Currently residing in Tkaronto, Adeline Bird is an Afro-Anishinaabe storyteller creating new waves in Canada’s television and film industries.
Originally from Rolling River First Nation, Bird grew up in Winnipeg’s West End. She remembers going as a child to the Blockbuster on Young Street and Portage Avenue with her father to rent movies. As a child, accessing the beaches of Lake Winnipeg wasn’t always an option, so trips to the library and local movie stores played a foundation role in Bird’s upbringing. Accessible stories in the inner-city helped expand her paradigm, creating new worlds and dreams of other possibilities in media.
She wrote a brilliant book, Be Unapologetically You: A Self-Love Guide for Women of Color, and takes every storytelling opportunity that comes her way. When she isn’t writing television shows and dreaming up new projects, she is unapologetically challenging white supremacy in the dark and dirty corners of Canada’s television and film industry.
How did you first get involved in filmmaking?
“Well, I’m friends with Roger Boyer, and he’s been a filmmaker for a really long time. We talked about filmmaking, and I got involved in the community, started working in wardrobe and then helping people with their short films. I always had one foot in the door with the industry. Roger really encouraged me to apply for CBC New Indigenous Voices through the National Screen Institute, so I did and got it. Through that program, I wrote and directed my first short film called Nappy Hair and an Eagle Feather. After my first short film, I pitched at the imagiNATIVE Film Festival contest for APTN and won. A couple months later, I applied for the Telefilm Talent to Watch Program and ended up winning that as well.”
What are you currently working on?
“In 2020, I was asked to sit on the Visioning Committee for BIPOC TV and Film, which has been amazing. I love the solidarity in the industry between Black, Indigenous and People of Colour, it’s so meaningful and beautiful to be part of it and witness the work. Along with that work, I moved to Toronto in 2020 and have been freelancing here ever since. I’ve been able to do some work for Etalk, The Social and Sportsnet. My book sales started picking up in 2020, because of the pandemic. Everyone needed to find stuff to do at home. So I was like okay, here is an opportunity for me to move Toronto in the middle of the pandemic. I didn’t know what this was going to look like, but I knew I needed to be out here. I didn’t know how or why, but I moved out here, and honestly it has elevated my career the one year I’ve been here."
What are some of the challenges you’ve experienced in Canadian film and television?
“After the murder of George Floyd, I got pulled into a lot meetings around diversity and inclusion. Everything from festivals, funders, broadcasters, and I was included in a lot of those conversations. Let me tell you, I was brought into a lot of these meetings as just a Black face. I’m in these meetings, talking about what we are navigating as a community, and they are all confused and have no idea what I’m talking about. For me, my identity is so normal, I forget there is a bigger world that doesn’t even realize we are here. It’s such a crazy ride, and I’m going to write a book about it someday. The fear that white people have of us is so real ... (I also see a lot of) manipulation and fear of Indigenous people. They are scared to get to know us. Why do they only want to get to know us in a month, like Black History Month or Indigenous History Month? A lot of the barriers are just white supremacy, how much whiteness seeps into everything. It is exhausting.”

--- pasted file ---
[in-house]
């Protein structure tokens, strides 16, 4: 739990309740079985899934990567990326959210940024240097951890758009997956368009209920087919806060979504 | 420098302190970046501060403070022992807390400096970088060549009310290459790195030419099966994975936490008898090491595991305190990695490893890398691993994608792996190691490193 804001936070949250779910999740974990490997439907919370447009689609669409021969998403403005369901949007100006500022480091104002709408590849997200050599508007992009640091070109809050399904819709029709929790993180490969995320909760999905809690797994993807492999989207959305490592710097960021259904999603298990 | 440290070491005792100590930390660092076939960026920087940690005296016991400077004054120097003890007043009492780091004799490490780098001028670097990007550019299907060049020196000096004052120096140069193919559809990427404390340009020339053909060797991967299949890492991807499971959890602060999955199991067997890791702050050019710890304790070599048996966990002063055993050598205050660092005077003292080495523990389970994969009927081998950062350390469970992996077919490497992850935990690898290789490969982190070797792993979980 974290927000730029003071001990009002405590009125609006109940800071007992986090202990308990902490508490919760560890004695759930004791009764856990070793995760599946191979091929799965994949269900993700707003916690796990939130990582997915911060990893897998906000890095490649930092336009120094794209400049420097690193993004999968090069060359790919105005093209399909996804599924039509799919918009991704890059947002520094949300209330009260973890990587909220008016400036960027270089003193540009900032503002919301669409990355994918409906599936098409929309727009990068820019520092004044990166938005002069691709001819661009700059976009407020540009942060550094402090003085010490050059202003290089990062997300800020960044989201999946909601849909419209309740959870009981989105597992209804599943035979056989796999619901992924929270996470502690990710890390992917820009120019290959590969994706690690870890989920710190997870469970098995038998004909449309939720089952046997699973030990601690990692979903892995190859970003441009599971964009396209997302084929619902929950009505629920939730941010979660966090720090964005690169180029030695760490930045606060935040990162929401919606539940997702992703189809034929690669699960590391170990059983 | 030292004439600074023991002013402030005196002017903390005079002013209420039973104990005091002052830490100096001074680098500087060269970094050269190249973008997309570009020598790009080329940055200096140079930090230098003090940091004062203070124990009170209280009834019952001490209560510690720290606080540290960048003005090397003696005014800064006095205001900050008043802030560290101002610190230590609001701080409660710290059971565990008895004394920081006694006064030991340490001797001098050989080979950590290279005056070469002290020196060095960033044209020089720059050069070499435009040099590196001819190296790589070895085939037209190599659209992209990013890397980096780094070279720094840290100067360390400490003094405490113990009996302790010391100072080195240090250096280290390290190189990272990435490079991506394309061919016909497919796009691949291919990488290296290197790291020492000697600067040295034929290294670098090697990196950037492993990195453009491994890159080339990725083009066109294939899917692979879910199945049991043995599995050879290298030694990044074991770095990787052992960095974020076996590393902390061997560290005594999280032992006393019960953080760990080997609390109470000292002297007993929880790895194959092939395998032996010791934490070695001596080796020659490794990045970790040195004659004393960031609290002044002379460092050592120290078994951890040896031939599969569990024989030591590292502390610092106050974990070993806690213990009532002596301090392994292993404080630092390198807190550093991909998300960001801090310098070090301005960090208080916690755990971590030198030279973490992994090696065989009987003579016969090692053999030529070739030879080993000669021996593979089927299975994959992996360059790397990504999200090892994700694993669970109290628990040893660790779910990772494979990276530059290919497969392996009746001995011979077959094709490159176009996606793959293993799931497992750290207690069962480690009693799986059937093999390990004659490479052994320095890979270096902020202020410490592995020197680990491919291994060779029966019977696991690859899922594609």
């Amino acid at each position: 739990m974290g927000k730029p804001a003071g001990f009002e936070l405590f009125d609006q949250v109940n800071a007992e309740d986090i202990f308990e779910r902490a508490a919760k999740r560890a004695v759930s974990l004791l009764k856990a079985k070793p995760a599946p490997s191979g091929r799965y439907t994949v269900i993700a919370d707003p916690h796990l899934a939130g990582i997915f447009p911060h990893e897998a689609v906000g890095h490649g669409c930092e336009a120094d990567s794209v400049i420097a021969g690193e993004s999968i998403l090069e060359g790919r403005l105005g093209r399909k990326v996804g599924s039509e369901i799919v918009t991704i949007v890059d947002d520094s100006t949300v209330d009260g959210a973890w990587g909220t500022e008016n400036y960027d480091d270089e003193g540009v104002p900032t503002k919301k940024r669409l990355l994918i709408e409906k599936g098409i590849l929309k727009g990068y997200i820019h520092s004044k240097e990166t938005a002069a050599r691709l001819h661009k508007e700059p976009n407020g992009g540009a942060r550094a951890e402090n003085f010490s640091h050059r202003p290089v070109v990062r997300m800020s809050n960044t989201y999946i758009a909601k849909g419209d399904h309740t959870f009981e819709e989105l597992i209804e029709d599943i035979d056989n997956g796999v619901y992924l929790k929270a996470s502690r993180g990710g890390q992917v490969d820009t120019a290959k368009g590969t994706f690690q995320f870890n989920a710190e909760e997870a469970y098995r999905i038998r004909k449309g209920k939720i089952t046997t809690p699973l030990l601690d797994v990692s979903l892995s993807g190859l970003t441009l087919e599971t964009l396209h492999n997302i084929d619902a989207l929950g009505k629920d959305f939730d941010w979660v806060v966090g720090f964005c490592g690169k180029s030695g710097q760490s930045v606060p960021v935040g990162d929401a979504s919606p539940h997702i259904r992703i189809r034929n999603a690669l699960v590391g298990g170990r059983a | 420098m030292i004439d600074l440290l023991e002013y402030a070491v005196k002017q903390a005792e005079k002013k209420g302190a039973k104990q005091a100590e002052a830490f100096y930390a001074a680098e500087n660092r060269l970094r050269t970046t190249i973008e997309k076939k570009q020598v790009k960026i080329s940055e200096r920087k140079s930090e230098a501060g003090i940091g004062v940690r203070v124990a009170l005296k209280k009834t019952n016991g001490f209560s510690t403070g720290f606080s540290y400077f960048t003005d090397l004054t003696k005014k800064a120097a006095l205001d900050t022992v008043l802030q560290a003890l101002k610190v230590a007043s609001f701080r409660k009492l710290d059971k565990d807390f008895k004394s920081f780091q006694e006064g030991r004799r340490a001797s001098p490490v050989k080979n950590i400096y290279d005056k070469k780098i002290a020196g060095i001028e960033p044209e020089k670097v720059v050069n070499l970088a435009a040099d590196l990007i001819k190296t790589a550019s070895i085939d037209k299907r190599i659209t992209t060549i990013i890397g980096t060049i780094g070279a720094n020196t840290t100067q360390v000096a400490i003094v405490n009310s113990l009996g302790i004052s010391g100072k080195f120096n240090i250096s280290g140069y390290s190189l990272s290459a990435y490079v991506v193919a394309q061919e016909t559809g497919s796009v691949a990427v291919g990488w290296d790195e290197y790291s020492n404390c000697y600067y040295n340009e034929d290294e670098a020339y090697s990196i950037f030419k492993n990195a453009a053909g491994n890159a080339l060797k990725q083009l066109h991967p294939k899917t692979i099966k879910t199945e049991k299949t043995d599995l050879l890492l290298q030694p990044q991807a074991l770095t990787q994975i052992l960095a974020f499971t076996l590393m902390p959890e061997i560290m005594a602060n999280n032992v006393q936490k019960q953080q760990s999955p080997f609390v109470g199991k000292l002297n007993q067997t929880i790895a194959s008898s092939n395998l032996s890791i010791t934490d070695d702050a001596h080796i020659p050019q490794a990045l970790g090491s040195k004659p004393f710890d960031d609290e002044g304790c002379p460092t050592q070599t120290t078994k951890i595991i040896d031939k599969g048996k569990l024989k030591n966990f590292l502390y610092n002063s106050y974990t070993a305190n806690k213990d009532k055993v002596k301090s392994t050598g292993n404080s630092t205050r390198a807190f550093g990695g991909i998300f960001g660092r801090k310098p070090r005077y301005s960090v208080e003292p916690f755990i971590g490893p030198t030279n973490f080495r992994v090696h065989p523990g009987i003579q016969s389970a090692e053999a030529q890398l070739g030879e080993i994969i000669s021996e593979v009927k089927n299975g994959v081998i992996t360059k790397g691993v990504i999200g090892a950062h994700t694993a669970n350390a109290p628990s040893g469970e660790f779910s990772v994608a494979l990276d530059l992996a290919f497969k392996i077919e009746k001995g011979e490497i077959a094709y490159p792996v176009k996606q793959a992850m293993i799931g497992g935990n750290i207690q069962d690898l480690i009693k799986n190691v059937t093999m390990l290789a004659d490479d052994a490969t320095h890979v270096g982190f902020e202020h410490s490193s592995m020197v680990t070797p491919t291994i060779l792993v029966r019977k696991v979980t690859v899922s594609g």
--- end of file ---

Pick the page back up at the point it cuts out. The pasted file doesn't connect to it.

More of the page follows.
What has filmmaking taught you about yourself?
Because I’m always going, I haven’t had time to just stop and absorb everything. But what I’ve learned is that I can go far. Some people have tried to tell me I’ve gone too far into the industry, but at the same time, another thing I’ve learned is we haven’t been given the opportunities, so how do we know what ‘too far’ looks like? Being part of the industry has opened my eyes to my own identity and my world, as well as all the other perspectives, narratives and voices that I’m still learning about. I’m still learning and being introduced to new voices all the time. It honestly liberates me. The generation coming behind me is so talented. I’m so inspired by them.”
What advice would you give someone who wants to learn and get involved in filmmaking?
“Do it. We need more Indigenous people in this industry. You don’t need to be a writer, producer or shooter! This industry has over 200 different types of jobs for everyone. We need people in hair, makeup, sound. We need you heading these departments. Think about when you are creating a set. You are building a new world. You need electricians, architects and designers. We need Native entertainment lawyers, and one day I’d love to hire all of you!”
What kind of projects do you want to work on in the future?
“Honestly, I don’t want to be doing this for a long time. I want to eventually be supporting other people ... I hope that we can get to a point where seeing ourselves on television isn’t a huge deal. It’s important and we celebrate it, but I don’t think we are there just yet. I hope we can get to a point where we can tell our stories how we want to, whether it’s people sharing their trauma or doing a comedy. Someone once asked me a question, ‘Don’t you think there is too much Indigenous comedy?’ and I was like hell no, there is not enough. To me there will never be enough. I hope we can get to a space where this is a world we are leading, running and acting in our own shows.”
Kevin Settee is a filmmaker based in Winnipeg. He is the writer and director of The Lake Winnipeg Project.
Published in Volume 76, Number 15 of The Uniter (January 27, 2022)